Someone (200_success) made a comment that is much more relevant to the question and it worths a better detailing.
First of all: HDD means hard disk drive, and it really has a disk inside it. This disk is divided is small pieces, called sectors, where information is stored. Take a look at this picture:
A sector is indicated by the letter C.
Now, this sector is very small: only 512 bytes, in general. So, to store a common file of 10k, you'll need to use many sectors.
Imagine that those sectors are one following the another, like the green representation, letter D, in the picture. When you need to read the file, the hard-drive head will be positioned at the beginning of the first sector and will read all them, while the disk is spinnning.
That's how things should work.
Now it might happen to the file be spread along many sectors, each one in one part of the disk. What does that means? That to read your file again, the hard-disk head will be positioned at the beginning of the first sector, read it, then it'll have to move to the beginning of the second sector (that is somewhere else in the disk), will read it, and so on...
This will take a long time. We're talking about a physical move of the head. The more the head moves, the longer it takes.
So, you defrag the disk: the program try to moves all pieces of the file so that they end up in sequence, being easier and faster to read, since there will be less physical movement of the head to read everything.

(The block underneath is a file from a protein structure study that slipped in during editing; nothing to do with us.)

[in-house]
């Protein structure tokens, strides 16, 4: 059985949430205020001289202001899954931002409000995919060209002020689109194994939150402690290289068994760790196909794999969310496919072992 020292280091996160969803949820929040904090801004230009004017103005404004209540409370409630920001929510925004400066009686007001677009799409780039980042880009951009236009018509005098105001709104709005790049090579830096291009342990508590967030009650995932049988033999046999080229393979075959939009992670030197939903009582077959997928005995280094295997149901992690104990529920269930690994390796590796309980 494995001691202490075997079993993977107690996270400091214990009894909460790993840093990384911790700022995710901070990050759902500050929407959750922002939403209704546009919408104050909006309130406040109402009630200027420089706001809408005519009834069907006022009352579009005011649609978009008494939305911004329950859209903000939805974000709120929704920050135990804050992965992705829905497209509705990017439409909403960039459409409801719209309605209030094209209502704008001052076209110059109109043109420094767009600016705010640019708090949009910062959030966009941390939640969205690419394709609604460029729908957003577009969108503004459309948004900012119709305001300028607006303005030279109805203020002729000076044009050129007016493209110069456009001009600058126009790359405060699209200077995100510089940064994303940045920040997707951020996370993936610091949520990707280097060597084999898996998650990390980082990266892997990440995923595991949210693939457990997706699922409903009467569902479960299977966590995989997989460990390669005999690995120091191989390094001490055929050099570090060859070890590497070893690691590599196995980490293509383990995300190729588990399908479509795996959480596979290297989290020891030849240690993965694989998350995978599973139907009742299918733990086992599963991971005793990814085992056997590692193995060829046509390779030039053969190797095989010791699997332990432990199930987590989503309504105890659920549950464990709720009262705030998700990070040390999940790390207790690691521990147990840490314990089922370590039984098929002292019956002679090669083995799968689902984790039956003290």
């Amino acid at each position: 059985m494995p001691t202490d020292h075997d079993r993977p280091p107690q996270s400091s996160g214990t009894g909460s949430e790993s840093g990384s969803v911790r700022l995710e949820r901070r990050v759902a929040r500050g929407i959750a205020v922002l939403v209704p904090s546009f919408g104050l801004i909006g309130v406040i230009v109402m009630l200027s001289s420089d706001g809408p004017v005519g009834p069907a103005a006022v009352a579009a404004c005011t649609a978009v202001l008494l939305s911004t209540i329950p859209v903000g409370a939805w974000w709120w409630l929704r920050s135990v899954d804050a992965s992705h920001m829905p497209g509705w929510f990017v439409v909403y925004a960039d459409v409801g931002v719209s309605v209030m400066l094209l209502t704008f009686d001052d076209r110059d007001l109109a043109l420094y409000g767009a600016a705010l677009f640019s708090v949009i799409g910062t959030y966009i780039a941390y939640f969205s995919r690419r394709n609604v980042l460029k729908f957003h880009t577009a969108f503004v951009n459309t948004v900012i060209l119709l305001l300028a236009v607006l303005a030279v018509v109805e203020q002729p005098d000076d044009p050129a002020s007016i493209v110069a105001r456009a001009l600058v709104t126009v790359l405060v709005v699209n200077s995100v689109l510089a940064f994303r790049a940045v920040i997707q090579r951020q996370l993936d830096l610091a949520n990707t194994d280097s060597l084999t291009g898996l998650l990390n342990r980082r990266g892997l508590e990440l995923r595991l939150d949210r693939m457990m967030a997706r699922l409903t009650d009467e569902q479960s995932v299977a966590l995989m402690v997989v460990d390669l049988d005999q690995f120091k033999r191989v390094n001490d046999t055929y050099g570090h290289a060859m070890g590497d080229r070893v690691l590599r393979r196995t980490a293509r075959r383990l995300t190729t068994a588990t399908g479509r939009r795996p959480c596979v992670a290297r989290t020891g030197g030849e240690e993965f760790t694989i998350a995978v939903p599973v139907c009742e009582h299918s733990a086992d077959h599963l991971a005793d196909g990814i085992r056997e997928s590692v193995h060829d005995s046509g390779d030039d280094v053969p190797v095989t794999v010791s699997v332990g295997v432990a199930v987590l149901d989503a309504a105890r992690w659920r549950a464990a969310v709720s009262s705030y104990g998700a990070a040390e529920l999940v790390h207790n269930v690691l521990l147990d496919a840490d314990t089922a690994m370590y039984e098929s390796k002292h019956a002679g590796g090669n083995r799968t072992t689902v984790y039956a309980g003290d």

Ok so far? So we begin to talk about SSD: they are a bunch of memory chips on a board. When you save or read something from them, the controller chip just need to activate some bits and, voilà, the correct chip is read from the memory. And it doesn't matter where it is stored, the action of accessing a memory chip is much faster than the physical move of the HDD. So, roughly speaking, you wouldn't notice that time in a fragmented file in a SDD.
And, being more detailist and correct, the controller chip will spread your file among many chips to take advantage of parallel readings and so on, so it knows how to handle your files so that they are always stored in the best (optimized about speed and wear of those memory chips) than Windows could know.